Hot Tub 220 volt question

I am in the process of purchasing a hot tub, I have never owned one before, but we feel that it will be very throputic for my back.
Anyway the question is: This hot tub requires a 220 hook up, is this hard to do, I have wired up 110 before, whats the differance, and how about cost? If I was to have someone come out and do it what should it cost. Oh I guess a little house background would help, it is a modular home with a cement slab with plenty of crawel space in fact you can get on a creeper and almost go from one end to the other, so under the house is not a big thing.
Anyone know any web pages that have wiring info on hooking up a new 220 line in the circuit breaker box?
Thanks all Bill
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240v is pretty much the same as 120v except there are two hots. This question comes up weekly; do a search.
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Bill Becker wrote:

It's not much harder at all than 110v, and normally it's not any more expensive. But a hot tub is a special case, and it needs a GFCI (and 220v GFCI's are *expensive*), and I'm not sure but I think it needs a disconnect located 5 to 10 feet away. I know it also should have a GFCI protected 110v convenience outlet at least 5 but not more than 10 feet away from the tub.
You need to know what amperage 220v circuit you need. The breaker and the wire are sized to match the load. Thirty amps, for instance, should have a 30A 2-pole breaker and #10 copper wire. 40A gets #8 copper, and 50A or 60A gets #6 copper or #4 (or #3) aluminum. 100A is (I think) #4 copper or #2 aluminum. If the tub has electric heat, you're supposed to derate the wire 20%, which generally means use one size larger. Maybe you don't have to do this with 90 degree (celcius) rated wire -- it's never been an issue with anything I've done.
Even with a GFCI, grounding is very important for this application. You need to read Article 680 of the electric code. If you're not familiar with electrical wiring, a hot tub or pool or spa is not really a good place to start.
Best regards, Bob
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No, indeed... A very bad place to start. If he needs to ask about how to make a 240V circuit, and doesn't know about GFCIs, he shouldn't be doing it.
I suggest he hire an electrician.
To reduce the cost, when he has the electrician out to estimate the job, the OP should ask what things he could do to finesse the price.
Ie: maybe the electrician would be amenible to having the OP physically installing the various boxes, drilling the requisite holes, and buying/laying the feeder cable. But not connecting anything. Cable left outside of boxes.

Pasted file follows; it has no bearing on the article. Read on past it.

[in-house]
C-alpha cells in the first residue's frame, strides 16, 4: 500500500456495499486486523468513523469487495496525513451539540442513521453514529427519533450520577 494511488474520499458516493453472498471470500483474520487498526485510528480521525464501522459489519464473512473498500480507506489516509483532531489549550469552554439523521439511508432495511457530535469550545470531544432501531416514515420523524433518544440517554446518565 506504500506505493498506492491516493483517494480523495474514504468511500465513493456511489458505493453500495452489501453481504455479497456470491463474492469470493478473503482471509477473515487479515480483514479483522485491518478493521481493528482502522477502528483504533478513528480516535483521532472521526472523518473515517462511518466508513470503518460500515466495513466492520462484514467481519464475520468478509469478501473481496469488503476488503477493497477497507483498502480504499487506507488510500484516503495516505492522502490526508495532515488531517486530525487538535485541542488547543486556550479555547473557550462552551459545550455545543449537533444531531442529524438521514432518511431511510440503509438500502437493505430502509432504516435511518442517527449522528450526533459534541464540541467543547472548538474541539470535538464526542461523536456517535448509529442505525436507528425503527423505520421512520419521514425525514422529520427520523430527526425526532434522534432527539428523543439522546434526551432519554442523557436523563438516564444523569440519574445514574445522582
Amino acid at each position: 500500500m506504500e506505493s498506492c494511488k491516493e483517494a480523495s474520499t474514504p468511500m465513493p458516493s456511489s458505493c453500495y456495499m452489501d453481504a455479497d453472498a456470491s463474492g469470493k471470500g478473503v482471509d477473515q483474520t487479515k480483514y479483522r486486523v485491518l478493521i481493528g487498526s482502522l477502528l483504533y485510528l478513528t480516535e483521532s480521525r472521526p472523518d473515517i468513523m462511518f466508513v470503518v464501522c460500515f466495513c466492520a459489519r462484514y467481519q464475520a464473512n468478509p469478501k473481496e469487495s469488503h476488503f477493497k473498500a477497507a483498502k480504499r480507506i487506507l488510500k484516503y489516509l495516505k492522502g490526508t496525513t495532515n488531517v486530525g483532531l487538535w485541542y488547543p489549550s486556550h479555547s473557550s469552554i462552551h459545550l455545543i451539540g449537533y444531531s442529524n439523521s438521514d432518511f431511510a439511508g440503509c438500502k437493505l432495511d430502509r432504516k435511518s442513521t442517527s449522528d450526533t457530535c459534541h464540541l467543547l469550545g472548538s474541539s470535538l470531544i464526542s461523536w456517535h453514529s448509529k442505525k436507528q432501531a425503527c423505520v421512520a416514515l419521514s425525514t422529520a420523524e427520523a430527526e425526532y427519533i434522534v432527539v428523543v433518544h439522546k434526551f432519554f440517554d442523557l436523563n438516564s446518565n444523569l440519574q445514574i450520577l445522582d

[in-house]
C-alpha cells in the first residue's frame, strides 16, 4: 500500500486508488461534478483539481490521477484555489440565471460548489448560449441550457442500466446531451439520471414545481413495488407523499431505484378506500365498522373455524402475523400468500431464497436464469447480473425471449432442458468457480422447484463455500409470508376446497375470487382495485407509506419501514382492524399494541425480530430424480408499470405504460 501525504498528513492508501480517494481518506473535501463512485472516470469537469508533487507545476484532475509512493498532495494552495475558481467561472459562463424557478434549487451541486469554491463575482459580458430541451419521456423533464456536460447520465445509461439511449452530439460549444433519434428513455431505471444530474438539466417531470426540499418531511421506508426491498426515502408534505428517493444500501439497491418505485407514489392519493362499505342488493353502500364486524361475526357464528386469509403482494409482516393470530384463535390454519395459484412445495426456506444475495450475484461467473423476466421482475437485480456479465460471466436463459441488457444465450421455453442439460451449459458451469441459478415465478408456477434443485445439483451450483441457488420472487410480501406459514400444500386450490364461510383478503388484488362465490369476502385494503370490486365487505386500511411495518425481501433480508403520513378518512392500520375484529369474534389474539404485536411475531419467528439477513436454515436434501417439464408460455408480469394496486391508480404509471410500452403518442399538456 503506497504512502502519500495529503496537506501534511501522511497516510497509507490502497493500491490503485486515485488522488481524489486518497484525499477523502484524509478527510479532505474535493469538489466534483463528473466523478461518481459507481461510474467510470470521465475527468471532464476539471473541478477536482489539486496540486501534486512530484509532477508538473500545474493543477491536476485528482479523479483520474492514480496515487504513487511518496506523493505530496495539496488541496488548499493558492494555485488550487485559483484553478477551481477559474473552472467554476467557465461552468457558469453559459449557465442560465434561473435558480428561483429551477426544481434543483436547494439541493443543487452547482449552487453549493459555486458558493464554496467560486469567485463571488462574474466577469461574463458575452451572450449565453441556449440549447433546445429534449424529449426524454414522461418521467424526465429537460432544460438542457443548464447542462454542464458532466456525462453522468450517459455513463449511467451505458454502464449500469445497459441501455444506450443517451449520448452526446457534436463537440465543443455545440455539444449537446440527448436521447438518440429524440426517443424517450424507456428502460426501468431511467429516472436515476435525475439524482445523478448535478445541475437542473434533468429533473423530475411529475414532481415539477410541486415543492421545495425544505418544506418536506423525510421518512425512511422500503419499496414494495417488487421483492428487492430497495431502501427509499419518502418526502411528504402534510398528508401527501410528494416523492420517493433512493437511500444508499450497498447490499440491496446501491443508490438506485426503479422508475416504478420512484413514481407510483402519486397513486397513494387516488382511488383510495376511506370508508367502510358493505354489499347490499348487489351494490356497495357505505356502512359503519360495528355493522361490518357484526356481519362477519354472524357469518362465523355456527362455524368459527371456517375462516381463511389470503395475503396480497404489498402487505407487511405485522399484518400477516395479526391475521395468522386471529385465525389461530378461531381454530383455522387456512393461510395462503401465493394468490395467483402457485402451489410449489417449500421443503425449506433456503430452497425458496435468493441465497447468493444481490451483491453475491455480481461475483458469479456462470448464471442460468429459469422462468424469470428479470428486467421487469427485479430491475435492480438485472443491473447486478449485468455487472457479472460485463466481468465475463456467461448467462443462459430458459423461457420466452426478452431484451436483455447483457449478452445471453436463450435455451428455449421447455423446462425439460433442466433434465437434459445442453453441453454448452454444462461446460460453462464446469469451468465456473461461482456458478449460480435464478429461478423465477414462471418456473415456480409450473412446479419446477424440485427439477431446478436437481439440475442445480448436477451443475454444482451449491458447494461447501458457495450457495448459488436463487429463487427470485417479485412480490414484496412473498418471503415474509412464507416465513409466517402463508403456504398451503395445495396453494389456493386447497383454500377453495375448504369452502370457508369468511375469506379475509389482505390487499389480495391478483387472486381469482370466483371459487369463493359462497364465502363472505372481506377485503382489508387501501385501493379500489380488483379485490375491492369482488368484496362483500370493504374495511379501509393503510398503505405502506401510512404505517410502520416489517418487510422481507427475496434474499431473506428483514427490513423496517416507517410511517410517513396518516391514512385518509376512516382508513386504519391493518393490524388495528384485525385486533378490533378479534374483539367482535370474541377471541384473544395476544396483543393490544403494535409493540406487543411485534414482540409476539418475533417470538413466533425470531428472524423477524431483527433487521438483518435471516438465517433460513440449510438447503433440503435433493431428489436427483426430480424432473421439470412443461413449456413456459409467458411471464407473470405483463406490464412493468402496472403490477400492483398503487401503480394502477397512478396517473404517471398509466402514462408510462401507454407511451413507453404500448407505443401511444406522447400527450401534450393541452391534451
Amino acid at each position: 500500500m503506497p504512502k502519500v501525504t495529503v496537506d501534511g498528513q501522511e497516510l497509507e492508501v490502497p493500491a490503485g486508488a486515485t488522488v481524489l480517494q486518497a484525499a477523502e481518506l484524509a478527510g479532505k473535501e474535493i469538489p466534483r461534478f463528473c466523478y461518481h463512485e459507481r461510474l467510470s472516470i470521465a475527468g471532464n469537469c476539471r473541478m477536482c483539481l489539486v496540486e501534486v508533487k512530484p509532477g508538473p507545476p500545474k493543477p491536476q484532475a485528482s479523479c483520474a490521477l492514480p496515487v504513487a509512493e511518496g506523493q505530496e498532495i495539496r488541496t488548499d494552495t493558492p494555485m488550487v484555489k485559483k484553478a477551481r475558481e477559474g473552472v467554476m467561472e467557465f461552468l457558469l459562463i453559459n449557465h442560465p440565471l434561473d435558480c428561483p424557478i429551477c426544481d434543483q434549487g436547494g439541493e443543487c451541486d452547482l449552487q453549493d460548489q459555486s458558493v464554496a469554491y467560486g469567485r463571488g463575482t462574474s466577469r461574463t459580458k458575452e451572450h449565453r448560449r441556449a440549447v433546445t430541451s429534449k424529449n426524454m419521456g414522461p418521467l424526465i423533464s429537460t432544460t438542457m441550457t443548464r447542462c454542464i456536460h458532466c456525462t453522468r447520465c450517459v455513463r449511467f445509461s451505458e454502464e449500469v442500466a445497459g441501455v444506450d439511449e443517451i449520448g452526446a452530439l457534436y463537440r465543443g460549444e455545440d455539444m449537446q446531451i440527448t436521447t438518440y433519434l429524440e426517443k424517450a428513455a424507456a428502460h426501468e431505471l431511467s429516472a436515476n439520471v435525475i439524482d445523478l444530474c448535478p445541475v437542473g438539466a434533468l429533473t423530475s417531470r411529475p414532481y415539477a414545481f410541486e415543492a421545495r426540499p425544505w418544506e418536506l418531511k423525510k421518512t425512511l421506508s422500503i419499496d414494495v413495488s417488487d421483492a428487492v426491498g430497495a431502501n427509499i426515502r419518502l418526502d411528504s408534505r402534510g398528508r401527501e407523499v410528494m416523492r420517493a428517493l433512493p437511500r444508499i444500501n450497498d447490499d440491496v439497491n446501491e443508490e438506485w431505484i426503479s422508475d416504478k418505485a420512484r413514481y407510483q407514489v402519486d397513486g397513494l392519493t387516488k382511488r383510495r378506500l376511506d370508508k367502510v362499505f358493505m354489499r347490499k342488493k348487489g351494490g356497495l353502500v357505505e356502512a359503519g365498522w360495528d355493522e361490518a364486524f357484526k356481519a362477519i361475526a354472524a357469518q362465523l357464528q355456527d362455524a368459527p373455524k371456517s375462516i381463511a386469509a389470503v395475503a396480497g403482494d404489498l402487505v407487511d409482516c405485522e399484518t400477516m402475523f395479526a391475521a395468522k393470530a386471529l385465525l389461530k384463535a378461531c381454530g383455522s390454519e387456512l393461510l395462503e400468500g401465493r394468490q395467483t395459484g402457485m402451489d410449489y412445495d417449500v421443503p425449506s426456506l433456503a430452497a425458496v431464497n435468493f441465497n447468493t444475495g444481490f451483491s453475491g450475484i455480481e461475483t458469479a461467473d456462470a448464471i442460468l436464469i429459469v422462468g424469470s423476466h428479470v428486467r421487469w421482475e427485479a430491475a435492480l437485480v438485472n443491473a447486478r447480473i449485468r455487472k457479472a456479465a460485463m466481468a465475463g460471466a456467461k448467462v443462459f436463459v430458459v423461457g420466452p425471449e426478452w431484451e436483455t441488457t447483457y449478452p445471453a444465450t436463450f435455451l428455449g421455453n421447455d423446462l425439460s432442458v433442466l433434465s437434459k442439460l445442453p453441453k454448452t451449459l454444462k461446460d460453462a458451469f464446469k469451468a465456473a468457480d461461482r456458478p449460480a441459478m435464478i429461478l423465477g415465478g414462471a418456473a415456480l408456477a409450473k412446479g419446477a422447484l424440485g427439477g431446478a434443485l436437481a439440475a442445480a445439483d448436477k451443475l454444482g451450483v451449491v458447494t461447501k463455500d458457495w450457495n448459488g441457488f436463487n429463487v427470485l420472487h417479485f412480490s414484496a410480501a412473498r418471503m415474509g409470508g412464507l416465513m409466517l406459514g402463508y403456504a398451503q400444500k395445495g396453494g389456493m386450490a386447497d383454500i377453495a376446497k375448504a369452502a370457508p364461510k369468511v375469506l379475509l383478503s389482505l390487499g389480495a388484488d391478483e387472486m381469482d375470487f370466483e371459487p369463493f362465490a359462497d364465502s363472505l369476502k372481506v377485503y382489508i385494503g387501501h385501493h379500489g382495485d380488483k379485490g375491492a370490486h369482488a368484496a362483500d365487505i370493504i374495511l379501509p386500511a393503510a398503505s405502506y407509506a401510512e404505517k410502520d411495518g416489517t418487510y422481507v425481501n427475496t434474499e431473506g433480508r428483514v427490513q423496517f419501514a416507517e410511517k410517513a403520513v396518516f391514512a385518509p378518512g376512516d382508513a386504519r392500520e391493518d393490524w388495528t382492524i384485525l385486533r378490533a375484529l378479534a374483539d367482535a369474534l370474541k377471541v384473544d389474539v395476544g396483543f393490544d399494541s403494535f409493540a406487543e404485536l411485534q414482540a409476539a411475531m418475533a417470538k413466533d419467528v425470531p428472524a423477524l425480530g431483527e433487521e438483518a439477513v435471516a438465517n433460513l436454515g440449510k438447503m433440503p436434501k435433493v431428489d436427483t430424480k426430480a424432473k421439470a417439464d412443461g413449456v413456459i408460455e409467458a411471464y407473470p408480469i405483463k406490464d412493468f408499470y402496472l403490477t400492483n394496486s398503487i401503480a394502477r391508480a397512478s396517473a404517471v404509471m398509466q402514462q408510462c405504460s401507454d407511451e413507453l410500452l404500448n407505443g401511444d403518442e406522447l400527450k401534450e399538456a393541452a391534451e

Electrician pops in and spends an hour connecting everything, done.
If access from the panel to spa is short/easy, it'll probably make little difference. But if it's an awkward routing, having the OP drill/lay the feeder could save hours of labor.
As long as he's following careful instructions.. (ie: hole locations).
--
Chris Lewis, Una confibula non set est
It's not just anyone who gets a Starship Cruiser class named after them.
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I don't think an additional disconnect is required other than the main switch typically located within the hottub itself. At least not on single-family dwellings.
"Added for the 1999 Code, Section 680-38 requires a local disconnecting device for spas and hot tubs that is capable of being used in an emergency. This requirement was added to address entrapment hazards associated with spas and hot tubs. A definitive publication on this issue entitled Guideline for Entrapment Hazards: Making Pools and Spas Safer (Publication Number 363) is available from the U.S. Consumer Product Safety Commission, Washington, D.C. 20207. Accordingly, the emergency shutoff switch must be installed within sight of and at least 5 ft from the spa or hot tub. This shutoff switch must be clearly labeled as an "Emergency Shutoff." See Figure 680.17 for an illustration of the switch location. The shutoff switch can be either a line-operated device or a remote-controlled circuit that causes the pump circuit to open. This requirement does not apply to one-family dwellings."
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HA HA Budys Here wrote:

Thank-you. I *thought* there was a requirement for a disconnect, but I couldn't find it in my 1993 code book. (A cheap air conditioner pullout disconnect would work, or if the spa had a cord-and-plug that would be good enough.
Best regards, Bob
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You can read here:
http://www.homewiringandmore.com/homewiringusa/2002/accessory/hottub/hottub.html
As other have said, this is an intermediate level job. You'll probably need wire with a green insulated (not just covered) neutral, which means using conduit and individual wires.
-- Mark Kent, WA
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